17. The Public Health Laboratory Service (PHLS), doggedly pursuing clues from outbreaks of food poisoning and contacts and environmental contaminations, adduced sufficient evidence to convince the Swann Committee called by the Government and pronouncing in 1969, of the need to restrict veterinary usage of antibiotics for non-therapeutic purposes to those hardly resorted to in medical practice. This was a stricter stipulation than was applied in North America and some other countries, where it was applauded, but dismissed as impracticable and beyond the farming and veterinary authorities to control. Some years later, Scandinavian countries began restrictions severer than the UK's; therapeutic usage and advertising direct to farmers has been continued in the UK but leaving farmers, with vets' acquiescence, to engage in exaggerated and routine prophylaxis (prevention). Protection of the food chain requires a confusing array of withholding times prior to slaughter and to release of milk for human consumption. Veterinary authorities and the pharmaceutical industry (represented by their involvement with the National Office for Animal Health, NOAH) resisted adoption of the Danish proposals, arguing that withdrawal of routine low non-therapeutic doses, and the possible prophylactic effects therewith, would result in increased final resort to permitted therapeutic drugs.
18. Efforts were made to control sales and usage of the drugs for all non-human animals - farm livestock, companion animals, and farmed fish; horses for slaughter for human food have been separated from the category destined to be removed from the food chain, although veterinarians prescribing drugs needed foresight and assurances from the owner on the regime facing an equine of lowly status in the populations of working, breeding, riding, racing, and hunting horses and donkeys. Zoos and circuses also keep animals that may need treatment, and other commercial species not intended as sources of meat, milk, and eggs (such as working and racing dogs) have to be considered in the total antibiotic environment teeming with bacteria, benign and pathogenic, exchanging genetic fragments conferring beneficial resistances to remedies for ills of many animal species and many needing cures for the feckless husbandry of intensive farming.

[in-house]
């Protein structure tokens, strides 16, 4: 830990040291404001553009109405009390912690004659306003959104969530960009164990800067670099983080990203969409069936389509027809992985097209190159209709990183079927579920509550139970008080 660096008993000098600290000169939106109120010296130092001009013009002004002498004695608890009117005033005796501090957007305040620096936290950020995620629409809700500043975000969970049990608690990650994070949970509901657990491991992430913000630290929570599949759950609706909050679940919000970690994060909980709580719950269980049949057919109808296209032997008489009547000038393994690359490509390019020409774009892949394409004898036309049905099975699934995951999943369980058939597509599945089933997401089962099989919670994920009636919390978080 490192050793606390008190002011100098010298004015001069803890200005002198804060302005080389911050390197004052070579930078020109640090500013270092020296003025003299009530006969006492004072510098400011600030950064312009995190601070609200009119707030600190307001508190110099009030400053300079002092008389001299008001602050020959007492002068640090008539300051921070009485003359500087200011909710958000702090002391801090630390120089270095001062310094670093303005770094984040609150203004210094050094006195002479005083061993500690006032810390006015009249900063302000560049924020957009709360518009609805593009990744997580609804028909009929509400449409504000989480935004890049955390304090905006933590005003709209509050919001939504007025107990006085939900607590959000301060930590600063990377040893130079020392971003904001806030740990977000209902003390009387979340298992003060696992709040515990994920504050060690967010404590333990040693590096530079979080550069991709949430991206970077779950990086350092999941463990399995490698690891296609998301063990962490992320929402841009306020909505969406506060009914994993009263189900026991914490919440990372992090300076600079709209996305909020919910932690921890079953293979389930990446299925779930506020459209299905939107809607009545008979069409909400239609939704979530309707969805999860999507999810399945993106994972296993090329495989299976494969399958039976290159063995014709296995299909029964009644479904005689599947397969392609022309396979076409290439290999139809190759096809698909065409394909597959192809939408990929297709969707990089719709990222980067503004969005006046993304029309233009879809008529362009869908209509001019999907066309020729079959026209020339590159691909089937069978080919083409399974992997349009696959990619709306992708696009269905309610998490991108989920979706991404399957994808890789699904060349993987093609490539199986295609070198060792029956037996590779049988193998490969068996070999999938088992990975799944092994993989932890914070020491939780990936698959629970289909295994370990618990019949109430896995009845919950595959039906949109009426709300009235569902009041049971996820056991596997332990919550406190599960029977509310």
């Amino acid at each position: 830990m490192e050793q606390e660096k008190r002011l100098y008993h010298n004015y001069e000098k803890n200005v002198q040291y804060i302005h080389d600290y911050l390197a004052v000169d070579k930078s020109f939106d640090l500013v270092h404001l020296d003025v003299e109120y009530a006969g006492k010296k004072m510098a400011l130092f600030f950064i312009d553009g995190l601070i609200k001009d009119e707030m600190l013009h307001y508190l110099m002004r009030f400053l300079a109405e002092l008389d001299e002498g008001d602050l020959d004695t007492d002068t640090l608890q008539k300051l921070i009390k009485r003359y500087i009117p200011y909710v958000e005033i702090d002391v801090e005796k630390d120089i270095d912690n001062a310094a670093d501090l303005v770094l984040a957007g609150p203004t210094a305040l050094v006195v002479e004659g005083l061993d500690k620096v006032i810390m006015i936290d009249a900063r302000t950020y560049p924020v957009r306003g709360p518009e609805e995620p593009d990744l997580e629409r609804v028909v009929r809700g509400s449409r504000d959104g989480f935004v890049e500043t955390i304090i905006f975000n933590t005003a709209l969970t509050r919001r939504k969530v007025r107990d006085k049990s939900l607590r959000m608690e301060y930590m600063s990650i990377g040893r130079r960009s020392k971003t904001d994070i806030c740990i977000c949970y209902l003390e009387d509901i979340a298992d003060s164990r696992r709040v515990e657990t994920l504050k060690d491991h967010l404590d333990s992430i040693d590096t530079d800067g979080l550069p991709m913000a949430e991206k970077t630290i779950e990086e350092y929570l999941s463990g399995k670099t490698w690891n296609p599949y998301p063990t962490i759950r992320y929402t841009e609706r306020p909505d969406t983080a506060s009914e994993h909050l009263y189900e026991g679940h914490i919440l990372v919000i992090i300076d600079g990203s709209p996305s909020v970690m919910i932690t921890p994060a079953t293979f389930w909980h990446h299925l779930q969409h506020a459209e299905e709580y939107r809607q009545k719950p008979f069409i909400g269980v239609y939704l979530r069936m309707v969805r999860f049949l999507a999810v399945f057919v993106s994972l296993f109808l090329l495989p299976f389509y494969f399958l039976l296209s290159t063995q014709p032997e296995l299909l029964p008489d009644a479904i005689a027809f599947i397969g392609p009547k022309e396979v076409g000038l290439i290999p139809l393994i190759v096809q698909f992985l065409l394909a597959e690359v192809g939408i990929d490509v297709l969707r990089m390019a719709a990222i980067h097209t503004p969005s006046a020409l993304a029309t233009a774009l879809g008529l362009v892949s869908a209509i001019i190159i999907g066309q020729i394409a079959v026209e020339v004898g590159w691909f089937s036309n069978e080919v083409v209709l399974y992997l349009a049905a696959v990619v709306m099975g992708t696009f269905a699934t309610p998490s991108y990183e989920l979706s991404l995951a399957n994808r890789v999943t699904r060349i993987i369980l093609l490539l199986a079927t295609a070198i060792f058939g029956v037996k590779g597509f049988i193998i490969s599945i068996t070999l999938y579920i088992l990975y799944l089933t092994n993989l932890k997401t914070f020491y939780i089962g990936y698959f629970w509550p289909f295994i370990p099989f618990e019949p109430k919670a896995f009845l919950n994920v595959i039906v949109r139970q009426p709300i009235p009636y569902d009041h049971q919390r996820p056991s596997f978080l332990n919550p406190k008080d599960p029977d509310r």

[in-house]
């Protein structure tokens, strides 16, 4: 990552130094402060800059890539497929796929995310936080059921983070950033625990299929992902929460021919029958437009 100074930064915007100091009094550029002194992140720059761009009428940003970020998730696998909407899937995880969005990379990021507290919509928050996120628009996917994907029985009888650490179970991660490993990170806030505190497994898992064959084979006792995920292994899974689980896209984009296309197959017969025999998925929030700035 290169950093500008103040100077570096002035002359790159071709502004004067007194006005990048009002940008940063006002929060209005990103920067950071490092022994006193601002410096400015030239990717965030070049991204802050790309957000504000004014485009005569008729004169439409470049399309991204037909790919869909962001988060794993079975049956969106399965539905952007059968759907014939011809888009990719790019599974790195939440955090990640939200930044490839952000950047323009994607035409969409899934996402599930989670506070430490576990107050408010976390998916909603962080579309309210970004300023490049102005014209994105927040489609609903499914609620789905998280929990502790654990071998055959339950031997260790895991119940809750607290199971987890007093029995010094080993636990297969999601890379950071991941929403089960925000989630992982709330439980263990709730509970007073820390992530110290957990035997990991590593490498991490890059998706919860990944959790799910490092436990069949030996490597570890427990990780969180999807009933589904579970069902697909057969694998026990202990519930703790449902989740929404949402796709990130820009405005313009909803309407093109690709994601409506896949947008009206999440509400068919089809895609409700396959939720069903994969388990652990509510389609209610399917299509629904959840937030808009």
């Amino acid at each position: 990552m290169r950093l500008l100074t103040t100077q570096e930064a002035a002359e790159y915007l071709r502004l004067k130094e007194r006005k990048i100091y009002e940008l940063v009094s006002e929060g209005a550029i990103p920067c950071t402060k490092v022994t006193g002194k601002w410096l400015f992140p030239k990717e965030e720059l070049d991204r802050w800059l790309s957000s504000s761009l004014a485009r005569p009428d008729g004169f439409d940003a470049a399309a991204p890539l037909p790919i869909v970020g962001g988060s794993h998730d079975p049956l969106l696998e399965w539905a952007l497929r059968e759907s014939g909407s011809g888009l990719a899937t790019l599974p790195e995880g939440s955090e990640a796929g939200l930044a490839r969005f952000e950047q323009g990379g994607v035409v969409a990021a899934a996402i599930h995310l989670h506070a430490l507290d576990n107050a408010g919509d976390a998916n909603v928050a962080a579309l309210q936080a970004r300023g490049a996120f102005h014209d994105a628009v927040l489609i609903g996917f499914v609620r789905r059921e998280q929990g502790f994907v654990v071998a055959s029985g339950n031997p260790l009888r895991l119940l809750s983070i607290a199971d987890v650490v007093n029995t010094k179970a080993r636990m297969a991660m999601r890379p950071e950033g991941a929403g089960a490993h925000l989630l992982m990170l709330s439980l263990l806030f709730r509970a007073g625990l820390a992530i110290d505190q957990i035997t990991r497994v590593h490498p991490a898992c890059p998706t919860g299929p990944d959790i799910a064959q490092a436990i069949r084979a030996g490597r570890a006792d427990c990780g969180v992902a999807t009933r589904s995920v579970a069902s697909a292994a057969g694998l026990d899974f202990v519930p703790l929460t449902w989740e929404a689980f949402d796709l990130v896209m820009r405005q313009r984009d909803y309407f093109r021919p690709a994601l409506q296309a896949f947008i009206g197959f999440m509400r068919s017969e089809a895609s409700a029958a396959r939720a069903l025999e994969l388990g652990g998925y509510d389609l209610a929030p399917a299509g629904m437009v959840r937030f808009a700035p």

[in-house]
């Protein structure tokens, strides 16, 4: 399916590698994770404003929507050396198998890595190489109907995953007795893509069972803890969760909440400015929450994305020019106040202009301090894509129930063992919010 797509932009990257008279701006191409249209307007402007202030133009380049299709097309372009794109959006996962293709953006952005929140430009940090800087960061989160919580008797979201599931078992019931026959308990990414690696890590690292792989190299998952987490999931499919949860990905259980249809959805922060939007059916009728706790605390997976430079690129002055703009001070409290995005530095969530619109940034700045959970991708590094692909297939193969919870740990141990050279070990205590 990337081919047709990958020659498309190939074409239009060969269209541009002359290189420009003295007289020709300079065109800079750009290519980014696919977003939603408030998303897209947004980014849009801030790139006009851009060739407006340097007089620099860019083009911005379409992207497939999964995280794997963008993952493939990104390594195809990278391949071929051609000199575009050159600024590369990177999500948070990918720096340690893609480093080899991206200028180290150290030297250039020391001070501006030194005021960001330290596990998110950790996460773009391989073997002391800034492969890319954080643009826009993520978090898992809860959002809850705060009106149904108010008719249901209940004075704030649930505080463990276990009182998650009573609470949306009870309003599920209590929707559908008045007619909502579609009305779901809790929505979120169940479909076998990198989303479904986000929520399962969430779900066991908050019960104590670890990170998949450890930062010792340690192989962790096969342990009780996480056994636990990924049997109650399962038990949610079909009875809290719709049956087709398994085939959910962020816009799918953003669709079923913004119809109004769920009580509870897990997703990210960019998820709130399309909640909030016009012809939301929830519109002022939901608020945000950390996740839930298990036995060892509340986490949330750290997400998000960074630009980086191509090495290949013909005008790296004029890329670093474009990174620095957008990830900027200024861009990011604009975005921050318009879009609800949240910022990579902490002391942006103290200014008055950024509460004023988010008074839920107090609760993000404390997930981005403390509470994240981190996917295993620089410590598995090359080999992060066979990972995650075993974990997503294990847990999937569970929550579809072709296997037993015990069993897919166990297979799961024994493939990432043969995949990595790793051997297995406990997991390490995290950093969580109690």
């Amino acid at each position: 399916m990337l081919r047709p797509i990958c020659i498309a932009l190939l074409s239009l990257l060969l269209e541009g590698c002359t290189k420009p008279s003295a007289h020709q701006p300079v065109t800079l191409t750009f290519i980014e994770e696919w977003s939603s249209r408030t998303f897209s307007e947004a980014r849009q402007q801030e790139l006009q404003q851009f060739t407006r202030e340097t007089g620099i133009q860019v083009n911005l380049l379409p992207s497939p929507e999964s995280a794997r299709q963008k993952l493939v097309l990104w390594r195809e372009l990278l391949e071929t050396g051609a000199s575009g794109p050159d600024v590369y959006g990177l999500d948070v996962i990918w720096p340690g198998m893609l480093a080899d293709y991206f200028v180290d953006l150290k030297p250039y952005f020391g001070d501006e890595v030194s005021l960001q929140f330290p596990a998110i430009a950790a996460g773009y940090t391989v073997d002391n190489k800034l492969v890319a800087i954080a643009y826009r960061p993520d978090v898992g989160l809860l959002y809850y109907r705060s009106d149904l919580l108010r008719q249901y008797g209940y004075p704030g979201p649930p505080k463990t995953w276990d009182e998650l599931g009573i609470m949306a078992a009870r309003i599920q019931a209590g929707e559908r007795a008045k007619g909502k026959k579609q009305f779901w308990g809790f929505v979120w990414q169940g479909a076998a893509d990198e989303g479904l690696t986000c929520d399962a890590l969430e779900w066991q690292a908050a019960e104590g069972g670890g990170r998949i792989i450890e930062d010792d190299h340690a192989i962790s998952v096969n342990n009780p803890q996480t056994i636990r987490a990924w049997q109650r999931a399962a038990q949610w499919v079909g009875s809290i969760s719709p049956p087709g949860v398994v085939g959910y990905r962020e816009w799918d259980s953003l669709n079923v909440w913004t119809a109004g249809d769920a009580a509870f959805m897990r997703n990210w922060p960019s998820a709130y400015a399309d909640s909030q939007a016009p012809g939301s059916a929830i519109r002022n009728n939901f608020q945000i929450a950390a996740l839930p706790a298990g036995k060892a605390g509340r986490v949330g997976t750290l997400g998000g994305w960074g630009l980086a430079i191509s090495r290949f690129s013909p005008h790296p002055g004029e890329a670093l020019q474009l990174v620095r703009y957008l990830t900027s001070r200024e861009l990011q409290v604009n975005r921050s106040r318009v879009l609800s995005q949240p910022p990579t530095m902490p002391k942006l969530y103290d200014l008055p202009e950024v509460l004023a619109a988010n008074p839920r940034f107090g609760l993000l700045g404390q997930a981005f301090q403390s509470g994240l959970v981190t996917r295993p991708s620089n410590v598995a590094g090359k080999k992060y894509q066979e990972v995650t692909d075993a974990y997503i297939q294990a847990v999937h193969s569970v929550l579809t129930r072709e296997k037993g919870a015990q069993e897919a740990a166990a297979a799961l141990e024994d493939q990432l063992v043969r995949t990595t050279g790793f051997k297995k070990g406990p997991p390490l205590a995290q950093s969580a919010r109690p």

19. The dairy industry calls for attention because of the heavy toll of stress and disease in the livestock. Mastitis, lameness, and reproductive and respiratory disorders abound in the dairy industry. Frail newborn calves are snatched from dams even before a bond can be formed and adequate supplies of colostrum be assured and before they can accept substitutes or milk from foster mothers removed from the food chain while they serve their withdrawal time to wash out residues of antibiotics they might have been treated with. For animals slaughtered at a young age, the withdrawal periods, if legally observed, may last most of their short lives, so early administration is essential. The lot of the dairy calves ("bobbies"), mainly males and females not required as replacements for culled milkers, contrasts with the early life of the calf in the "natural" Chillingham herd and in suckler beef enterprises: such calves are still with their mothers at an age when the dairy calf is on its way through dealerships and transhipments to its destiny as a source of veal or baby-beef.